« Love and Sex in Korea | Main | Hong Kong Nocturne »

May 11, 2006

The Valerio Zurlini Box Set: The Early Masterpieces

violentsummer.jpg

Violent Summer/Estate Violenta
Valerio Zurlini - 1959
NoShame Films Region 0 DVD

girlwithsuitcase.jpg

Girl with a Suitcase/La Ragazza con la Valigia
Valerio Zurlini - 1961
NoShame Films Region 0 DVD

If there is a reason why Violent Summer and Girl with a Suitcase should be made mandatory viewing for virtually all contemporary filmmakers, it is to study how Valerio Zurlini uses popular music in film. While most films use pop and rock songs as a form of short-hand often indicating artistic laziness, Zurlini seems to have known which is the precise song to both comment on a scene and to add dramatic heft. Girl with a Suitcase uses music constantly, heard from radios, jukeboxes and record players, ranging from Verdi to The Champs, each piece of music adding more than aural wallpaper.

Both films share narratives about a younger man in love with an older woman, crossing various social barriers in the process. Both films also end with the main characters going their separate ways. Violent Summer explores these themes against the backdrop of World War II. Jean-Louis Trintignant, the playboy son of a local Fascist leader falls in love with Eleonora Rossi Drago, the aristocratic widow of a Naval Captain. The film takes place in Riccione, a town along the Adriatic Sea relatively untouched by the war until the summer of 1943. In an early scene, the beach is crowded, a typical summer day, broken by the unexplained appearance of a low flying German fighter plane that causes everyone to panic. In showing Italians who for the most part are living their lives in relative comfort prior to the fall of Mussolini, Violent Summer can be viewed as a companion piece to De Sica's Garden of the Finzi-Continis. Both De Sica and Zurlini conclude their films by showing how no one living in Italy could escape from either the war or Mussolini's policies.

Violent Summer has a perfectly realized scene almost mid-way through the film. During an air raid blackout, Trintignant has invited his friends to his house. Searching for music to dance to, one of the guys finds a copy of the American pop song, Temptation by Arthur Freed and Nacio Herb Brown. The men and woman form couples, with Trintignant dancing with an insistant Jacqueline Sassard. Drago is dancing with one of Trintignant's friends. Zurlini cuts between the two would-be lovers glancing helplessly at each other, each in the arms of someone else, while the soundtrack underlines their mutual frustration in maintaining something other than a socially correct relationship.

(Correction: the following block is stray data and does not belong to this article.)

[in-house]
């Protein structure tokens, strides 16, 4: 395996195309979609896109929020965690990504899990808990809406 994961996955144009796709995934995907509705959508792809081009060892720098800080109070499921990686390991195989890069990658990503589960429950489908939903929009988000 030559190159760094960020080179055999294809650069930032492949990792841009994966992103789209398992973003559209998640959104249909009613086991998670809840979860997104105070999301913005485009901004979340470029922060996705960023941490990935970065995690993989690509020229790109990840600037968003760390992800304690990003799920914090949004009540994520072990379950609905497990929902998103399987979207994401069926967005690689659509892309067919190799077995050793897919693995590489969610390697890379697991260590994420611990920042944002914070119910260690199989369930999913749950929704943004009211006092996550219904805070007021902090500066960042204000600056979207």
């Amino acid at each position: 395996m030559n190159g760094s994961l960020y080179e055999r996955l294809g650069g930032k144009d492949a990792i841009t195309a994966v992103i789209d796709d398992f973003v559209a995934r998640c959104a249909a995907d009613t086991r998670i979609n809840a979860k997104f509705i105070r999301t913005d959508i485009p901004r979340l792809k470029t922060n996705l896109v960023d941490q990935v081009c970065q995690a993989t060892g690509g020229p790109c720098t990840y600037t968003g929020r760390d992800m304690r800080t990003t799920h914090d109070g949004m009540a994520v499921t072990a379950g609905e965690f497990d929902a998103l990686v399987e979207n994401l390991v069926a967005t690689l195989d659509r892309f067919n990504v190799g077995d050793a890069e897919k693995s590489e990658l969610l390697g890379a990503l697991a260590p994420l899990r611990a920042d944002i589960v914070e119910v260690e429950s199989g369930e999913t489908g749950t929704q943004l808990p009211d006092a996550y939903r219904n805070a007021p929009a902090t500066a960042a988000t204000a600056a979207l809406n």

A dance scene is also significant in Girl with a Suitcase. A 16 year old boy from a well-to-do family, Lorenzo, tries to make up for his older brother's mistreatment of a young, itinerant night club performer, Aida. Lorenzo follows Aida, who with a couple of other young women are entertaining three older, professional men. Lorenzo watches the three mature men dancing with their much younger partners. I cannot identify by composer or song title, but the musical themes virtually anticipate what would be heard in a few years in spaghetti westerns. Again, Zurlini films people dancing with music used as a form of counterpoint to emphasize the tension between characters.

Zurlini two films here share a similar visual style. Most of the shots are of two or more people, with characters reacting to each other while sharing the same screen space. Violent Summer has two exceptionally composed scenes, one with Trintignant seen just outside the room overhearing Drago and her mother meeting with a sailor who served with Drago's husband. A later scene following the dance shows Trintignant and Drago kissing with the camera pulling back to show Sassard off to the side, witnessing the lovers. Zurlini rarely cuts between characters, choosing medium and full shots, with the camera tracking in, out and around his players.

Girl with a Suitcase is the better known film. This is mostly due to the stardom of Claudia Cardinale, baby-fat cute at the time, but not quite the beauty she would be in 1963, the year of Eight and a Half, The Leopard and The Pink Panther. (I am hoping that year's Bebo's Girl by Luigi Comencini gets rediscovered.) For me, Violent Summer was the revelation. It was unfortunate that the film was originally released in the U.S. following the one-two punch of La Dolce Vita and L'Avventura, which could not have helped Zurlini establish even a toehold with even the most serious film critics. Both DVDs come with discussions about Zurlini from several professional associates adding some knowledge to Zurlini's working methods and unrealized projects. NoShame's films are pristine, a point reinforced by a brief supplement comparing the opening scene of Girl with a Suitcase in a previous DVD version with NoShame's complete, Italian language version. As the set subtitle is "the early masterpieces", along with their previous release of Desert of the Tarters, I hope this means NoShame will be releasing other Zurlini films in the near future.

Posted by peter at May 11, 2006 07:53 PM